Yes I met men and had the odd relationship, but I was making the mistake of following those gut instincts again and getting together with guys who provided the “spark”, the “chemistry” we look out for, but they weren’t men who were looking out for me, and they weren’t good for any kind of committed, lasting relationship. As a late forty-something single mum I was done with players, however sexy.

I had to change the way I was looking for men. I’d been writing about our evolved behaviour for years and it finally clicked that I already had the answers I needed.

And I have to say I get a massive kick out of the power of evolutionary biology to explain what the hell is going on. It provides the ultimate explanation – why we behave, feel, desire, and love in the way we do.

For a start I realised that simply following my gut instincts was a road to oblivion – those instincts evolved back in the stone-age when women needed different things from relationships. Back then couplings would have been relatively short term, and the important things to look out for were brawn and status. Nowadays we’d do well to consciously override our evolved instincts and figure out ways to make better relationship decisions that suit us in the modern world, and for the stage of life we’re at.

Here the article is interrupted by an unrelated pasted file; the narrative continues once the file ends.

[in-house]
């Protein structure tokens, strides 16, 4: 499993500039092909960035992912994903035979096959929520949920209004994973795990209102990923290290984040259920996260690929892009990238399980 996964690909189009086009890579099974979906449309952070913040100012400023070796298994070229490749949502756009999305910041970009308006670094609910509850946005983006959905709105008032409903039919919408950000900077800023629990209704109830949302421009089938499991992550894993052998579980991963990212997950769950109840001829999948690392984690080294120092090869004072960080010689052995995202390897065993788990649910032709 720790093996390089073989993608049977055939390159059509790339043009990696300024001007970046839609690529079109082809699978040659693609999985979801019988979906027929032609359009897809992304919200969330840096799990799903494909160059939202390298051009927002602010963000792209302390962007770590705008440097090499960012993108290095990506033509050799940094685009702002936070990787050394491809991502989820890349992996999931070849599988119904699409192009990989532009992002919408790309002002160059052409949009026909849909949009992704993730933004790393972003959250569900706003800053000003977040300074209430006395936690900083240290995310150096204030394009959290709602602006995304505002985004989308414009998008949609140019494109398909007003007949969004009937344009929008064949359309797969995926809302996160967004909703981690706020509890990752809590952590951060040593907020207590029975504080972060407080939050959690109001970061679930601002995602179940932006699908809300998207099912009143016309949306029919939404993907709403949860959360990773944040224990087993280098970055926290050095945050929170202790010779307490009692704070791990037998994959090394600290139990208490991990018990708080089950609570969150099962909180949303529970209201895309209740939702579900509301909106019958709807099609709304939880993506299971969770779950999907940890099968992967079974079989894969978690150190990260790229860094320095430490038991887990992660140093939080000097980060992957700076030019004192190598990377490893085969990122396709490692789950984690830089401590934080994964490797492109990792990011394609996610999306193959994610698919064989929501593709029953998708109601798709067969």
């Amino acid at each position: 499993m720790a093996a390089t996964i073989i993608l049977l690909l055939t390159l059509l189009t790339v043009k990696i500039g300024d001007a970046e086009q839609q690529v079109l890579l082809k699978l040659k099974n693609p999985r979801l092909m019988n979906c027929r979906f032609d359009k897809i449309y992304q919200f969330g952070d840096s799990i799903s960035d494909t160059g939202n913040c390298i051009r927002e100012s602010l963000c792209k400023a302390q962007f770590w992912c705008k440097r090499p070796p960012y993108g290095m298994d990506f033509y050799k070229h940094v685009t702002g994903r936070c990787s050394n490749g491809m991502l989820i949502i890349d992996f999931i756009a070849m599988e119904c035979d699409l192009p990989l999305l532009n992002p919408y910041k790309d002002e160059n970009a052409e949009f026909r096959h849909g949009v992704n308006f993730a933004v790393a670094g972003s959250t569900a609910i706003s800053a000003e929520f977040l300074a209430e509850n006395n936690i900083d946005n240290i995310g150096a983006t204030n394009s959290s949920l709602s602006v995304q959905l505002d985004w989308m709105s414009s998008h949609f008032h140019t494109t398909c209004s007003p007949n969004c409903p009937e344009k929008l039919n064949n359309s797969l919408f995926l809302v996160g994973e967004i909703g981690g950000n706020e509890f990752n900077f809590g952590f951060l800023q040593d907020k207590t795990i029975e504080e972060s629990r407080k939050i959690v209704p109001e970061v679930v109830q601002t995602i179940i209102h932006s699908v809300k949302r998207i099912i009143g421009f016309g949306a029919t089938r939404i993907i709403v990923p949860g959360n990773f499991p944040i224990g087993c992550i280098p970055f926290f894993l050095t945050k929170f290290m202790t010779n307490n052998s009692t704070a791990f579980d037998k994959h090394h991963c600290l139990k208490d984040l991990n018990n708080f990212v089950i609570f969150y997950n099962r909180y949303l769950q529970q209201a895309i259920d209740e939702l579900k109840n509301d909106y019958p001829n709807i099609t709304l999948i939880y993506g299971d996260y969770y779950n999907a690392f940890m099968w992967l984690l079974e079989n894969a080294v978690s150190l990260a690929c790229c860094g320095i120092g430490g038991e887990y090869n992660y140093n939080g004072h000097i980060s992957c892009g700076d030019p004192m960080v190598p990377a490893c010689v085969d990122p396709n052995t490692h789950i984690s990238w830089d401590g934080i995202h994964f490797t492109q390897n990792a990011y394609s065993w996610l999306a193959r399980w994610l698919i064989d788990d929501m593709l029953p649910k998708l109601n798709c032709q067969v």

So I started working out what I needed for a happy relationship as opposed to what I felt I wanted, and when I met Rob at a singles event – there weren’t a million explosions going off right away but I liked him. He was interesting and I was curious to know more. We got to know each other gradually over a few weeks at some workshops I was running, although it wasn’t until I heard him sing in a ukulele session and totally own the room that I knew I really fancied him.

The point is, the desire grew gradually, and into something much more powerful than I’d had in those transitory spells of grinning stupidly at sexy texts and behaving like a teenager.

So he’s become the real love of my life. But if I’d been following my old ways of looking for men I wouldn’t have noticed him.

I finally nailed it then – the relationship thing, and now my mission is to help other midlife women evolve their man-search habits to find a man they can grow and be happy with.